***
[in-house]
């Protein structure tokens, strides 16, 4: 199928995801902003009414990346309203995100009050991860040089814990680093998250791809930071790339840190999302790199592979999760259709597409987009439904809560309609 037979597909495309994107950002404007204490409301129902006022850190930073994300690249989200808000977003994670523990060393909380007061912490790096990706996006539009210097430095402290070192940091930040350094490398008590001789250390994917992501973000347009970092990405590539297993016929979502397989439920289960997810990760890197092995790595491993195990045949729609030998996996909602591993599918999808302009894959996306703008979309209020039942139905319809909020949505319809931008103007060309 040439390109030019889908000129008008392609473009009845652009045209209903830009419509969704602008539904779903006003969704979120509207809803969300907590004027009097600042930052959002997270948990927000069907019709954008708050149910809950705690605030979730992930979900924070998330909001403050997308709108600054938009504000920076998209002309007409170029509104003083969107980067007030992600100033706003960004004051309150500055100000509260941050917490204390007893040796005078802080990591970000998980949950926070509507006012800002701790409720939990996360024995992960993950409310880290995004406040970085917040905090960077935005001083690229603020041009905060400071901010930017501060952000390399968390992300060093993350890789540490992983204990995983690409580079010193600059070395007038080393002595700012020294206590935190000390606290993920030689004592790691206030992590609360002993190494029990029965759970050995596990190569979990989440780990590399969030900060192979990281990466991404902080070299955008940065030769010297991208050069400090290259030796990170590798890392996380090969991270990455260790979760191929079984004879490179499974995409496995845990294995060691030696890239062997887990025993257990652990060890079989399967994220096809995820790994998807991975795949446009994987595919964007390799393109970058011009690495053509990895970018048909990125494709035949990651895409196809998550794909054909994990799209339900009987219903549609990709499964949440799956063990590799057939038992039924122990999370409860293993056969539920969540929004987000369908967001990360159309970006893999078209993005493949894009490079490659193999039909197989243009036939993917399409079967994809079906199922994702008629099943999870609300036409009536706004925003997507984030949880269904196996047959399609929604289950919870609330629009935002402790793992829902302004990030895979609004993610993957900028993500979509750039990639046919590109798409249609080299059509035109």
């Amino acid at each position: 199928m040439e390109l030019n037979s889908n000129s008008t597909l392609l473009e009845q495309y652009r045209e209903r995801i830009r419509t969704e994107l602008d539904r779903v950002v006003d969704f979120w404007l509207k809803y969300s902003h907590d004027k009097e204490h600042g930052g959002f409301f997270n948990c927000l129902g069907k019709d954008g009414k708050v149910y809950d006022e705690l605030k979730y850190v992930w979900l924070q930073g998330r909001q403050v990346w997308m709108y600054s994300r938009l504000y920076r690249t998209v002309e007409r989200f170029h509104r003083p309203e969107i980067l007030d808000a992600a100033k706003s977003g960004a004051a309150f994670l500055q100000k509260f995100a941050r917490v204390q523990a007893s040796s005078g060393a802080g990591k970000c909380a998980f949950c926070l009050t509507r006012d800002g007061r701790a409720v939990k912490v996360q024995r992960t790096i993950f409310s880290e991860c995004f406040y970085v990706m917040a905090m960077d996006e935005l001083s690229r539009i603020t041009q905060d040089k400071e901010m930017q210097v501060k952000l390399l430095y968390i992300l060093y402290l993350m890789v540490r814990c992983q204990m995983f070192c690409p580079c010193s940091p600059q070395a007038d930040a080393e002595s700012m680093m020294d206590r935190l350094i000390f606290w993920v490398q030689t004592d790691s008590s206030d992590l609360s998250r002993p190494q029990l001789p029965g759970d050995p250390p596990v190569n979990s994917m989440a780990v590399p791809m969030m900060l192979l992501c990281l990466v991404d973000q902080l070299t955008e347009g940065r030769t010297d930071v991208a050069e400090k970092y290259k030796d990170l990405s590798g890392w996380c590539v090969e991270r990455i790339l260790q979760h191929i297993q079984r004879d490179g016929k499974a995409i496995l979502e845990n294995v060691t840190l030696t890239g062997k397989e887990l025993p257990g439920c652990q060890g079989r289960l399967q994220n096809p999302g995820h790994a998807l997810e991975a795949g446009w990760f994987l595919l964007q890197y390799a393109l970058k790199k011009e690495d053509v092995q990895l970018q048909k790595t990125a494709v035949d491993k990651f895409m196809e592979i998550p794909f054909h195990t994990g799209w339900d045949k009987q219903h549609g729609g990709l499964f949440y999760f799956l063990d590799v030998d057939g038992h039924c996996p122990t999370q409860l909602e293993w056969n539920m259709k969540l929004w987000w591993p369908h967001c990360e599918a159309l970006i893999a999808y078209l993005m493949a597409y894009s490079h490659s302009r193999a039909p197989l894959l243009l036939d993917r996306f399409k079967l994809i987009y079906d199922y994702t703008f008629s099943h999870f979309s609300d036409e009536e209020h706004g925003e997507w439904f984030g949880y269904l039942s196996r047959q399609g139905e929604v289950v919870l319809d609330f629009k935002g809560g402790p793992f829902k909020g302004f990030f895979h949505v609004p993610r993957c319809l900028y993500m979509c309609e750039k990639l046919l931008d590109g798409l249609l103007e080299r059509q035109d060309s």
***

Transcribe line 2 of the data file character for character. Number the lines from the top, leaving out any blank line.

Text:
């Protein structure tokens, strides 16, 4: 199928995801902003009414990346309203995100009050991860040089814990680093998250791809930071790339840190999302790199592979999760259709597409987009439904809560309609 037979597909495309994107950002404007204490409301129902006022850190930073994300690249989200808000977003994670523990060393909380007061912490790096990706996006539009210097430095402290070192940091930040350094490398008590001789250390994917992501973000347009970092990405590539297993016929979502397989439920289960997810990760890197092995790595491993195990045949729609030998996996909602591993599918999808302009894959996306703008979309209020039942139905319809909020949505319809931008103007060309 040439390109030019889908000129008008392609473009009845652009045209209903830009419509969704602008539904779903006003969704979120509207809803969300907590004027009097600042930052959002997270948990927000069907019709954008708050149910809950705690605030979730992930979900924070998330909001403050997308709108600054938009504000920076998209002309007409170029509104003083969107980067007030992600100033706003960004004051309150500055100000509260941050917490204390007893040796005078802080990591970000998980949950926070509507006012800002701790409720939990996360024995992960993950409310880290995004406040970085917040905090960077935005001083690229603020041009905060400071901010930017501060952000390399968390992300060093993350890789540490992983204990995983690409580079010193600059070395007038080393002595700012020294206590935190000390606290993920030689004592790691206030992590609360002993190494029990029965759970050995596990190569979990989440780990590399969030900060192979990281990466991404902080070299955008940065030769010297991208050069400090290259030796990170590798890392996380090969991270990455260790979760191929079984004879490179499974995409496995845990294995060691030696890239062997887990025993257990652990060890079989399967994220096809995820790994998807991975795949446009994987595919964007390799393109970058011009690495053509990895970018048909990125494709035949990651895409196809998550794909054909994990799209339900009987219903549609990709499964949440799956063990590799057939038992039924122990999370409860293993056969539920969540929004987000369908967001990360159309970006893999078209993005493949894009490079490659193999039909197989243009036939993917399409079967994809079906199922994702008629099943999870609300036409009536706004925003997507984030949880269904196996047959399609929604289950919870609330629009935002402790793992829902302004990030895979609004993610993957900028993500979509750039990639046919590109798409249609080299059509035109």